Yeah, let's get a bunch of people who don't know each other to gather and get all excited about nothing. The whole idea that "flash mobs" are communal is ridiculous. They're an excuse for self-absorbed, self-impressed people to spend a few safe, sanitary minutes with like-minded strangers who have access to similar technology. No fuss, no muss. Boring. Why not try being a freak on your own, without the benefit of a throng to back you up? Or why not do a flash mob in a crime-riddled neighborhood? (Addendum: Blogging is also a self-absorbed, self-impressed activity. But you won't see me cheering in a Books-A-Million about my blog.)
Mark Jenkins' latest online column for the Washington City Paper seems to be stirring up a lot of angst among music-heads in these parts. I've been in north Arlington since 1996 -- the tail end of the county's art/punk/freak salad days -- and I agree with Jenkins' thesis. Northern Virginia is a hellhole of lame, jammy bar bands that sell well to the U.Va. crowd, an institution that owns the distinction of fostering the Dave Matthews Band. That said, I suppose such discussions are akin to Brooklynites complaining about the deterioration of their hood's hipsterness, and I find that whole debate to be annoying as hell. So maybe I'll just stop before the hypocrisy gets too thick.
No offense to "The Daily Show," which never seems to run out of talented smarmy folk, but Mo Rocca is a complete jerkwad, and not in a good way. Need proof? Try to sit through an episode of VH1's half-hour flashbacks on the '70s without having to forceably swallow the canned hipster one-liners that drop from Rocca's pursed little lips. (They label him as a "media gadfly." Barf.) By contrast, Michael Ian Black's dry pseudo-sarcasm is worth waiting for. And it seems like he actually wrote it. (Luis Guzman is hott, too.)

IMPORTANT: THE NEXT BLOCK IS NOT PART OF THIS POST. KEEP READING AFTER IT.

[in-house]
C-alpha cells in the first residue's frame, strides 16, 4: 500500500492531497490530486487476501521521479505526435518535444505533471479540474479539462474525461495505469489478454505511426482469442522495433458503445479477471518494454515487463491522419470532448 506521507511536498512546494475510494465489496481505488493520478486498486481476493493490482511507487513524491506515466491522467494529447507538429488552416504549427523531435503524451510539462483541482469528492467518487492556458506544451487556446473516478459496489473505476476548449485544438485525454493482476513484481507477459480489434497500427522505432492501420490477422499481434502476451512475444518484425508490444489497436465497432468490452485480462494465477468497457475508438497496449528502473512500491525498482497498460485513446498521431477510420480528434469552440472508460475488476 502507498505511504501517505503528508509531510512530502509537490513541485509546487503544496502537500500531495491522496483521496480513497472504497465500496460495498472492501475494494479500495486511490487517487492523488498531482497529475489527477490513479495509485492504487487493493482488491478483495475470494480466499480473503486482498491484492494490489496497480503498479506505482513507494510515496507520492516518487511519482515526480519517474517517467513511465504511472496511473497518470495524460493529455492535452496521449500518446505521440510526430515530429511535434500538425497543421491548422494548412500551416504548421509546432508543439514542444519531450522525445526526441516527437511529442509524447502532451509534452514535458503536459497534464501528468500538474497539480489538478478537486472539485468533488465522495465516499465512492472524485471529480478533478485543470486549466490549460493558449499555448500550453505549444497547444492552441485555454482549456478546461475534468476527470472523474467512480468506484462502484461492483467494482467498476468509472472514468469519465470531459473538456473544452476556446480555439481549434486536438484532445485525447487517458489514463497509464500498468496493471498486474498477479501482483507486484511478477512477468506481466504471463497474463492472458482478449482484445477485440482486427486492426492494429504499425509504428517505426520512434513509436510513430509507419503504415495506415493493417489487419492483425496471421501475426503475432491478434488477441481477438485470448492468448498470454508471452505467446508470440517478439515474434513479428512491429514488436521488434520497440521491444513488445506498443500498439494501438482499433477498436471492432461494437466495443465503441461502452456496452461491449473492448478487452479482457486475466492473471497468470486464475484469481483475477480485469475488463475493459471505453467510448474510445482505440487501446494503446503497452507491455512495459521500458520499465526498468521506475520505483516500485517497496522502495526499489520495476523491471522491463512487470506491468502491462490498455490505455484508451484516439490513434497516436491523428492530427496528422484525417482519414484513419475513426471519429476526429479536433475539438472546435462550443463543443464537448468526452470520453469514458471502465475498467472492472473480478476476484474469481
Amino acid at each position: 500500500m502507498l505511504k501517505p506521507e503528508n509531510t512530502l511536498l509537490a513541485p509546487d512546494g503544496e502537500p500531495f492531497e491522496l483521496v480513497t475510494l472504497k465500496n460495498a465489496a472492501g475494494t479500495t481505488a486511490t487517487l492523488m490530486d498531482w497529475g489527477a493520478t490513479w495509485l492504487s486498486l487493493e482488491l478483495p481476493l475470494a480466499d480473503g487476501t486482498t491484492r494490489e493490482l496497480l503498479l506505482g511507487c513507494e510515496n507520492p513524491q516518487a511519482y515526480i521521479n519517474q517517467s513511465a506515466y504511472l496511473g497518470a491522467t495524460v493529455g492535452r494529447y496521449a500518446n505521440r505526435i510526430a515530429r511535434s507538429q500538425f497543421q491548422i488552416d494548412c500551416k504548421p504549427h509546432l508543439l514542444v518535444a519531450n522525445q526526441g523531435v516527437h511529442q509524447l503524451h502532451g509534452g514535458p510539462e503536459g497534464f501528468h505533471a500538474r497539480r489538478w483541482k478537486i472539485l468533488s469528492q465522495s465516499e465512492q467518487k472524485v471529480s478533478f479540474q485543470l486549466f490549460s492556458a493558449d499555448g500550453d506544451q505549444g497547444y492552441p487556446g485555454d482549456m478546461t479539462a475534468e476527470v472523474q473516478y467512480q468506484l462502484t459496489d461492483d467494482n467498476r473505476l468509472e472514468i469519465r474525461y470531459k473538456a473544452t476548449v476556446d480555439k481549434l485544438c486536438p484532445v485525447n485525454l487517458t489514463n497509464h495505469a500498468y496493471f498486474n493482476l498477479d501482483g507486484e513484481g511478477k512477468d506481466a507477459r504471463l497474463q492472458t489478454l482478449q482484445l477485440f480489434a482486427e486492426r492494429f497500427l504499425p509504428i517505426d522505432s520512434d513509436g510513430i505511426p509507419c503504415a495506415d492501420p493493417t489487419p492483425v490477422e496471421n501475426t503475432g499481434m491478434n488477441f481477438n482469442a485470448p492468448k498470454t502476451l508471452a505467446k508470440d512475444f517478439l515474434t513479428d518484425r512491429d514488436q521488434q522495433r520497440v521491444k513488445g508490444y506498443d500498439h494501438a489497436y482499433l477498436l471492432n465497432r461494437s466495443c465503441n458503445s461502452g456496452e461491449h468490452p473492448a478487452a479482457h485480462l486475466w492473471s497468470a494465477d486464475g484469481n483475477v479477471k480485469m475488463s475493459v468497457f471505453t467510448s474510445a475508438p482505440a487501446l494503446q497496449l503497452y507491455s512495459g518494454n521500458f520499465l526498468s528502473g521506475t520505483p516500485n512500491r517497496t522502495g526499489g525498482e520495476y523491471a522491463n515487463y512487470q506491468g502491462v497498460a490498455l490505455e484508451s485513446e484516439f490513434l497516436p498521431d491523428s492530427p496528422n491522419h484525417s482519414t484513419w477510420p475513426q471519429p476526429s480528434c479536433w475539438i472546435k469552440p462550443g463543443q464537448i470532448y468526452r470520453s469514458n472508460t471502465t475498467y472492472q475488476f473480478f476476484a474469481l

For people who think the automobile has been killing America slowly, an article like this isn't much of a help. It's one thing to explain to Americans that gridlock and sprawl can be reduced by improving public transportation and designing better urban spaces. It's another thing to say, "hey, check it out! New Yorkers don't like to drive cars!" Yeah, as if the rest of the country is saying, "ooh, I would just love to be like a New Yorker." (The unrelated journalistic subtext is that the Washington Post occasionally runs an article that screams, "Washington is the most powerful nation in the world, not New York. Look at those silly outlanders." Meanwhile, anybody who watches "Friends," "Sex And The City" or "Seinfeld" reruns knows that New Yorkers don't drive. "The Sopranos" do, though.)
Y'know, this week I sucked and sucked and licked and sucked on my Snuggle Bear toy, and I couldn't get the eyes to come off. I realize I'm about a year too late to add my voice to this debate, but I did do a lot of sucking and sucking and licking to my Snuggle Bear.
Is it just me, or has Subway cloned Posdnous for its Sherman and Herman ads? (annoying .asf video file from AdAge.com -- it might play better if you do "open link in new window") The company's press release (.pdf -- also annoying) about the new black Jareds says nothing about a cloning procedure. For the uninitiated, Pos is the skinny De La Soul member. And for the record, I tried to find information on Sherman and Herman that was in just plain ol' HTML. No luck.
If you care at all about how your government manages important information, you should check out Steven Aftergood's Secrecy News. He usually pulls no punches, and that's why reporters love to quote him. Check out this nugget from today's e-mail: